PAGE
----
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Is it possible to bypass loop vectorization in FORTRAN? I'm writing to F77 standards for a particular project, but the GNU gfortran compiles up through modern FORTRANs, such as F95. Does anyone know if certain FORTRAN standards avoided loop vectorization or if there are any flags/options in gfortran to turn this off?

UPDATE: So, I think the final solution to my specific problem has to "DO" with the FORTRAN DO loops not allowing the updating of the iteration variable. Mention of this can be found in @High Performance Mark's reply on this related thread... Loop vectorization and how to avoid it.

[Into the FORT, RAN the noobs for shelter.]

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3 Answers 3

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The Fortran standards are generally silent on how the language is to be implemented, leaving that to the compiler writers who are in a better position to determine the best, or good (and bad) options for implementation of the language's various features on whatever chip architecture(s) they are writing for.

What do you mean when you write that you want to bypass loop vectorisation ? And in the next sentence suggest that this would be unavailable to FORTRAN77 programs ? It is perfectly normal for a compiler for a modern CPU to generate vector instructions if the CPU is capable of obeying them. This is true whatever version of the language the program is written in.

If you really don't want to generate vector instructions then you'll have to examine the gfortran documentation carefully -- it's not a compiler I use so I can't point you to specific options or flags. You might want to look at its capabilities for architecture-specific code generation, paying particular attention to SSE level.

You might be able to coerce the compiler into not vectorising loops if all your loops are explicit (so no whole-array operations) and if you make your code hard to vectorise in other ways (dependencies between loop iterations for example). But a good modern compiler, without interference, is going to try its damndest to vectorise loops for your own good.

It seems rather perverse to me to try to force the compiler to go against its nature, perhaps you could explain why you want to do that in more detail.

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I suppose you're right that this is implementation specific. I had at one point thought that the newer FORTRANs were more apt to vectorize than prior ones, but I could be wrong. The existence of "dependencies between loop iterations" is exactly what I'm trying to preserve. The behavior of the compiled code is consistent with vectorization, and is thus killing the desired outcome. –  Old McStopher Dec 13 '10 at 14:29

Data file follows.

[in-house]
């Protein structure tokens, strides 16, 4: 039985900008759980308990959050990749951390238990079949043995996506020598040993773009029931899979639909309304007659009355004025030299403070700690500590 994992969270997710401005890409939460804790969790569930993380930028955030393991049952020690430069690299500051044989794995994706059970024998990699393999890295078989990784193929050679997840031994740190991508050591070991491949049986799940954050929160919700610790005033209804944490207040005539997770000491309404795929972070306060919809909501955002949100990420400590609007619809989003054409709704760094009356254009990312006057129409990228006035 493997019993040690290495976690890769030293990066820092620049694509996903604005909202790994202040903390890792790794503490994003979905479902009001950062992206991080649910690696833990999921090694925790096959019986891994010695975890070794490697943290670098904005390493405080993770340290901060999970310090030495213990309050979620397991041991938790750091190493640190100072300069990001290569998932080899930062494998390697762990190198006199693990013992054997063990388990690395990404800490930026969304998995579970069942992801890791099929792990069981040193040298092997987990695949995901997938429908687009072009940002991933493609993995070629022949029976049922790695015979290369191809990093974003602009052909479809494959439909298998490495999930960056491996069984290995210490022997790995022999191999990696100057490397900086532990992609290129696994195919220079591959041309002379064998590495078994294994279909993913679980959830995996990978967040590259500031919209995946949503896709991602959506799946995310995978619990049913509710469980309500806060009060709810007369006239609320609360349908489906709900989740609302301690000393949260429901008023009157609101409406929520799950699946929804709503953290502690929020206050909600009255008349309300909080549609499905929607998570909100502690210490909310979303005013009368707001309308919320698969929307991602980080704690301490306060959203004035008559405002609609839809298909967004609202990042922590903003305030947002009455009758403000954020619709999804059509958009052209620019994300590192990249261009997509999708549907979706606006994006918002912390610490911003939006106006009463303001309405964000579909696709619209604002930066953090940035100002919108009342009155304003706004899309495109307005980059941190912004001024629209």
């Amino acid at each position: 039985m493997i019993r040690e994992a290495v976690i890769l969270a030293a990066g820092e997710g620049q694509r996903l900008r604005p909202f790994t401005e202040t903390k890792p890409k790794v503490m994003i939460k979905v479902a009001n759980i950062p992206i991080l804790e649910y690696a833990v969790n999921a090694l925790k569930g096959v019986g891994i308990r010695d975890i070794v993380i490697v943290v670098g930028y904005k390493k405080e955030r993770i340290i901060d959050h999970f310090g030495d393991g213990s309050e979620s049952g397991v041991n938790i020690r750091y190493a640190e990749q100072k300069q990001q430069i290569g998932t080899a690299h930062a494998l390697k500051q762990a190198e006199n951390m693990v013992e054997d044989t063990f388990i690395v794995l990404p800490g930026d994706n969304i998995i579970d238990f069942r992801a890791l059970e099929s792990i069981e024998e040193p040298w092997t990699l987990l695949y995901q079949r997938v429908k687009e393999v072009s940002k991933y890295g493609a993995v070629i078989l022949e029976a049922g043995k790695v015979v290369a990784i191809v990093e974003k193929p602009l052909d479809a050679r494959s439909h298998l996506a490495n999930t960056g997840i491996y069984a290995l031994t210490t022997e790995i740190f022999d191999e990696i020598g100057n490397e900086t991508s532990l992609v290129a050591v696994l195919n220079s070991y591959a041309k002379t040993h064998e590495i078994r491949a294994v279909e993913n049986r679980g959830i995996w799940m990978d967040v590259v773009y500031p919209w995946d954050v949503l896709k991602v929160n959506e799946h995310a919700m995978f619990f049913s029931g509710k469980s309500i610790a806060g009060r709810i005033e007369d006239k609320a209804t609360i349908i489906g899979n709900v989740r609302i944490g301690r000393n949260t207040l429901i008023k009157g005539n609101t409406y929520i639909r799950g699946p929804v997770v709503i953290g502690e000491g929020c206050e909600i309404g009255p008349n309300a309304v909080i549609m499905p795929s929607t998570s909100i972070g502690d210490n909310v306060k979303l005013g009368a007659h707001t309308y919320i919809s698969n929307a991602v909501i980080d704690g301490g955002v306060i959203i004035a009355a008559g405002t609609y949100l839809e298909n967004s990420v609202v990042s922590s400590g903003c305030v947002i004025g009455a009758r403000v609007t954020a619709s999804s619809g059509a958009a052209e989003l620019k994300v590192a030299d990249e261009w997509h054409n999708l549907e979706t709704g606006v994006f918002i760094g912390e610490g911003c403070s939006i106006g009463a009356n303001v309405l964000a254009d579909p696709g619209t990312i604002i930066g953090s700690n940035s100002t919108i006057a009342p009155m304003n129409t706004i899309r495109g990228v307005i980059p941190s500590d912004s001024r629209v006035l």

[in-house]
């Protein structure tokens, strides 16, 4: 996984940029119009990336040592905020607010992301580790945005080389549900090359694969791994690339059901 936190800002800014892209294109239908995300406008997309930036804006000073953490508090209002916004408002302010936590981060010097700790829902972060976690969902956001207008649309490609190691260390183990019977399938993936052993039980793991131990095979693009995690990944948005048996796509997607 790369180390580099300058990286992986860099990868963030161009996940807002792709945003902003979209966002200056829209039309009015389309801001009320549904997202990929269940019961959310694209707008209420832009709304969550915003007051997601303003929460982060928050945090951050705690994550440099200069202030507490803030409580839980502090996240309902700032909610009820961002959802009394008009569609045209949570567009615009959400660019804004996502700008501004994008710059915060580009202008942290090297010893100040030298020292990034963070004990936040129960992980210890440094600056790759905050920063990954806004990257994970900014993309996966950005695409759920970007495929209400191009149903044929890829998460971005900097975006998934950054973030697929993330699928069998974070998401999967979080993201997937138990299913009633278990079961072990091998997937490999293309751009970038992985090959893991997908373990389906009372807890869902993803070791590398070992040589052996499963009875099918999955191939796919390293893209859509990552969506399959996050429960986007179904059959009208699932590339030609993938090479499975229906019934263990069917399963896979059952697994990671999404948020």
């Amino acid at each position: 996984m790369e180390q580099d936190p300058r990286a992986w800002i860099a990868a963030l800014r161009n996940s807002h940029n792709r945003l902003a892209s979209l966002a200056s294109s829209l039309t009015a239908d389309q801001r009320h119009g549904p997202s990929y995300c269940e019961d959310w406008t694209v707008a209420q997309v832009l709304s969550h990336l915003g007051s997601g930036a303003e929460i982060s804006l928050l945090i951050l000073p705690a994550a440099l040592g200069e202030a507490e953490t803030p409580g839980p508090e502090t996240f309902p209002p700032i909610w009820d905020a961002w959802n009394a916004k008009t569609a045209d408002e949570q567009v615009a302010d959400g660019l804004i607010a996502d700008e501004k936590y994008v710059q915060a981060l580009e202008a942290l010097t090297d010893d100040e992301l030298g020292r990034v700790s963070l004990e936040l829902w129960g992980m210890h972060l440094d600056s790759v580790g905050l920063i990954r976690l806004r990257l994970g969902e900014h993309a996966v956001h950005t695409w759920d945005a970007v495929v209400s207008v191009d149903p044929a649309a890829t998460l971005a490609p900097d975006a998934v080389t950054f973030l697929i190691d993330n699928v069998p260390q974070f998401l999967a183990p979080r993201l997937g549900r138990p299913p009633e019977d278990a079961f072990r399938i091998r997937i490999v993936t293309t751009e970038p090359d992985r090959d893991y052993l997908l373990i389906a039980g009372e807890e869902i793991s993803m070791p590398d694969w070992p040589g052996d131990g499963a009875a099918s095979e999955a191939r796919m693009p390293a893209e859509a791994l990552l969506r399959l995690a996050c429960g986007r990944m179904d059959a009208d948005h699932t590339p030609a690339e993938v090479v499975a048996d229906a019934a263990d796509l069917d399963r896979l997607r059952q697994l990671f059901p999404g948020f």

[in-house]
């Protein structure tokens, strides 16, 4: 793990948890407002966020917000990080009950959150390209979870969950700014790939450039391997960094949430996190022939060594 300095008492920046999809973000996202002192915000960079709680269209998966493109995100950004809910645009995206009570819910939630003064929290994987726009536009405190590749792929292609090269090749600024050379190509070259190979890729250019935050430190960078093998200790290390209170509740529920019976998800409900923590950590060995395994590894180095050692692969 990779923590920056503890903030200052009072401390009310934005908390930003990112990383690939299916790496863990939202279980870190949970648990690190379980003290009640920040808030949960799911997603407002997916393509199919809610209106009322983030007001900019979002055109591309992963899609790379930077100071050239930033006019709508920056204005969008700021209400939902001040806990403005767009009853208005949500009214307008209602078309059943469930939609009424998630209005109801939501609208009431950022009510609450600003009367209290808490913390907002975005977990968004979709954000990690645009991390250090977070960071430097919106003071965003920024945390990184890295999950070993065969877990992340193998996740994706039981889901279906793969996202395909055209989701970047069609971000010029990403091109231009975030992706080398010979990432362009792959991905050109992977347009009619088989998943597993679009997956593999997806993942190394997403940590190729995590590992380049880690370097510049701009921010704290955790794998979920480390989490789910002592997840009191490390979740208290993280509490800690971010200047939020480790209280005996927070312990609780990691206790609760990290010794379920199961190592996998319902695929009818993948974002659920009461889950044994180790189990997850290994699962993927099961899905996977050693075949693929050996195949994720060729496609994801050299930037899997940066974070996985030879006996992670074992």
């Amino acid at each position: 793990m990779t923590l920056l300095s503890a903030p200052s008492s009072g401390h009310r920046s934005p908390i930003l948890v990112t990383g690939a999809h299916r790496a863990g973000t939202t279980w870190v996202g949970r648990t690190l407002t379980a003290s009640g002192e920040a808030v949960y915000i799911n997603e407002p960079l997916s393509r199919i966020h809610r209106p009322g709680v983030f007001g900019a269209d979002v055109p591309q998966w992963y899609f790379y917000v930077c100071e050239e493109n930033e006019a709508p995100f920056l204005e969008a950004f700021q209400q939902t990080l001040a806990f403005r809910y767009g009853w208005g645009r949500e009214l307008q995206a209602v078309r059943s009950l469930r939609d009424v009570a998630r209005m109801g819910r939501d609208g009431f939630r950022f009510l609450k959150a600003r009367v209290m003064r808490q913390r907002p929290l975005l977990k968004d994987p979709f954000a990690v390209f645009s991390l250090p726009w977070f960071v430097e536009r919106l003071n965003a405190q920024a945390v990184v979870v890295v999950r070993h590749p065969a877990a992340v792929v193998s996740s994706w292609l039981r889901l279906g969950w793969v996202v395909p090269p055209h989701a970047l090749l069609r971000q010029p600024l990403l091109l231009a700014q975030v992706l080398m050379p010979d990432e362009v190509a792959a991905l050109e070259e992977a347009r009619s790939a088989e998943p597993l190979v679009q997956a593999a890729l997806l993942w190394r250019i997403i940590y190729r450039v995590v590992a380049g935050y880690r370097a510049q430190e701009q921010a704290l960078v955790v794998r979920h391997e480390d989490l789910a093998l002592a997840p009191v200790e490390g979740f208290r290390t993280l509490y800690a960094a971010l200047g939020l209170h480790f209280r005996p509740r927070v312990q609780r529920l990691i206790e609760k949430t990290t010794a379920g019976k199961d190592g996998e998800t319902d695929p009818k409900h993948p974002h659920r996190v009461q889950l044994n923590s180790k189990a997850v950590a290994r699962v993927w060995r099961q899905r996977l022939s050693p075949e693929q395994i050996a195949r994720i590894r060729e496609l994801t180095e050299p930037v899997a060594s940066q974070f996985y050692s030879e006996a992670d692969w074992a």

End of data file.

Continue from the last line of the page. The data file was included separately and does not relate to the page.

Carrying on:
But if you have written code with dependencies between loop iterations the compiler will not break those dependencies in its enthusiasm to vectorise loops. The compiler will preserve the semantics of your code, unless it (the compiler that is) is broken. Perhaps you could post some code. –  High Performance Mark Dec 13 '10 at 14:31
    
And for optimization's sake, it's obviously a good thing, but in this case, it surely is not. In each loop iteration, some computation is performed that effects the next starting point of the loop. –  Old McStopher Dec 13 '10 at 14:32
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Post some code. The compiler will not break the semantics of your program, if you write loops with dependencies between iterations the compiler will implement them. However, this does not mean that the compiler will not vectorise your loops, sometimes the compiler is able to analyse loop dependencies and vectorise them too. –  High Performance Mark Dec 13 '10 at 14:34

As High Performance Mark wrote, the compiler is free to select machine instructions to implement your source code as long as the results follow the rules of the language. You should not be able to observe any difference in the output values as a result of loop vectorization ... you code should run faster. So why do you care?

Sometimes differences can be observed across optimization levels, e.g., on some architectures registers have extra precision.

The place to look for these sorts of compiler optimizations is the gcc manual. They are located there since they are common across the gcc compiler suite.

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With most modern compilers, the command-line option -O0 should turn off all optimisations, including loop vectorisation.

I have sometimes found that this causes bugs to apparently disappear. However usually this means that there is something wrong with my code so if this sort of thing is happening to you then you have almost certainly written a buggy program.

It is theoretically possible but much less likely that there is a bug in the compiler, you can easily check this by compiling your code in another fortran compiler. (e.g. gfortran or g95).

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